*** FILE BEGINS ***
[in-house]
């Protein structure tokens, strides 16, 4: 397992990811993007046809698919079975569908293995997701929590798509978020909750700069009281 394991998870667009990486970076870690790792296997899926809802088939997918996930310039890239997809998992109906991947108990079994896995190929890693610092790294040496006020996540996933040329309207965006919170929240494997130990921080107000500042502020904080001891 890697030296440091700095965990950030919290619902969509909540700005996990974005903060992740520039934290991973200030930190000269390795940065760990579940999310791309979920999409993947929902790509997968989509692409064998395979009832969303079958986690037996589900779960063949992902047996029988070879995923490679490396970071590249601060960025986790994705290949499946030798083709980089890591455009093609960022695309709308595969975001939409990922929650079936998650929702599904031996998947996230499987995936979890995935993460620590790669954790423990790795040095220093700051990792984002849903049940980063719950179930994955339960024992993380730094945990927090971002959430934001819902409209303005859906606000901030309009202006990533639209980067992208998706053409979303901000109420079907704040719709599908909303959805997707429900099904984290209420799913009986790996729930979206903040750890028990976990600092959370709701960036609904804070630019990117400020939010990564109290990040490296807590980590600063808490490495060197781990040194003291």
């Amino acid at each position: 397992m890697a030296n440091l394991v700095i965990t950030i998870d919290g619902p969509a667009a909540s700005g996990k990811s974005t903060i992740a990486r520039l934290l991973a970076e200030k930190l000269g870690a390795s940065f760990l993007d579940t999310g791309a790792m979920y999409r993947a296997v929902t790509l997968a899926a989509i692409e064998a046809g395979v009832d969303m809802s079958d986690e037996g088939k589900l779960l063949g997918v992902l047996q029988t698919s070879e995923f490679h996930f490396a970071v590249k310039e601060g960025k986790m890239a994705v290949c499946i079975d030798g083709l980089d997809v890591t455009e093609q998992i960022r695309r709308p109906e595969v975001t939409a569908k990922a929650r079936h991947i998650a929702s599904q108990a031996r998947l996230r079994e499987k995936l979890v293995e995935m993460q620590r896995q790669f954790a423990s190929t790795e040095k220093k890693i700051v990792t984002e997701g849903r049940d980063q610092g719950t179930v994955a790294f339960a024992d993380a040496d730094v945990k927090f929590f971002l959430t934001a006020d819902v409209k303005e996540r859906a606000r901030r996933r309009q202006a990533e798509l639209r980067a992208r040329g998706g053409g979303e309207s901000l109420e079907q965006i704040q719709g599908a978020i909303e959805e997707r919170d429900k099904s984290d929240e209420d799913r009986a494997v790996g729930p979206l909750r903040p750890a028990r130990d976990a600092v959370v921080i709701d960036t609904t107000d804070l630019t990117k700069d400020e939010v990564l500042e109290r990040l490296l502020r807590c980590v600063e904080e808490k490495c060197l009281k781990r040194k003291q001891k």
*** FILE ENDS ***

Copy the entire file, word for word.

[in-house]
């Protein structure tokens, strides 16, 4: 397992990811993007046809698919079975569908293995997701929590798509978020909750700069009281 394991998870667009990486970076870690790792296997899926809802088939997918996930310039890239997809998992109906991947108990079994896995190929890693610092790294040496006020996540996933040329309207965006919170929240494997130990921080107000500042502020904080001891 890697030296440091700095965990950030919290619902969509909540700005996990974005903060992740520039934290991973200030930190000269390795940065760990579940999310791309979920999409993947929902790509997968989509692409064998395979009832969303079958986690037996589900779960063949992902047996029988070879995923490679490396970071590249601060960025986790994705290949499946030798083709980089890591455009093609960022695309709308595969975001939409990922929650079936998650929702599904031996998947996230499987995936979890995935993460620590790669954790423990790795040095220093700051990792984002849903049940980063719950179930994955339960024992993380730094945990927090971002959430934001819902409209303005859906606000901030309009202006990533639209980067992208998706053409979303901000109420079907704040719709599908909303959805997707429900099904984290209420799913009986790996729930979206903040750890028990976990600092959370709701960036609904804070630019990117400020939010990564109290990040490296807590980590600063808490490495060197781990040194003291």
């Amino acid at each position: 397992m890697a030296n440091l394991v700095i965990t950030i998870d919290g619902p969509a667009a909540s700005g996990k990811s974005t903060i992740a990486r520039l934290l991973a970076e200030k930190l000269g870690a390795s940065f760990l993007d579940t999310g791309a790792m979920y999409r993947a296997v929902t790509l997968a899926a989509i692409e064998a046809g395979v009832d969303m809802s079958d986690e037996g088939k589900l779960l063949g997918v992902l047996q029988t698919s070879e995923f490679h996930f490396a970071v590249k310039e601060g960025k986790m890239a994705v290949c499946i079975d030798g083709l980089d997809v890591t455009e093609q998992i960022r695309r709308p109906e595969v975001t939409a569908k990922a929650r079936h991947i998650a929702s599904q108990a031996r998947l996230r079994e499987k995936l979890v293995e995935m993460q620590r896995q790669f954790a423990s190929t790795e040095k220093k890693i700051v990792t984002e997701g849903r049940d980063q610092g719950t179930v994955a790294f339960a024992d993380a040496d730094v945990k927090f929590f971002l959430t934001a006020d819902v409209k303005e996540r859906a606000r901030r996933r309009q202006a990533e798509l639209r980067a992208r040329g998706g053409g979303e309207s901000l109420e079907q965006i704040q719709g599908a978020i909303e959805e997707r919170d429900k099904s984290d929240e209420d799913r009986a494997v790996g729930p979206l909750r903040p750890a028990r130990d976990a600092v959370v921080i709701d960036t609904t107000d804070l630019t990117k700069d400020e939010v990564l500042e109290r990040l490296l502020r807590c980590v600063e904080e808490k490495c060197l009281k781990r040194k003291q001891k």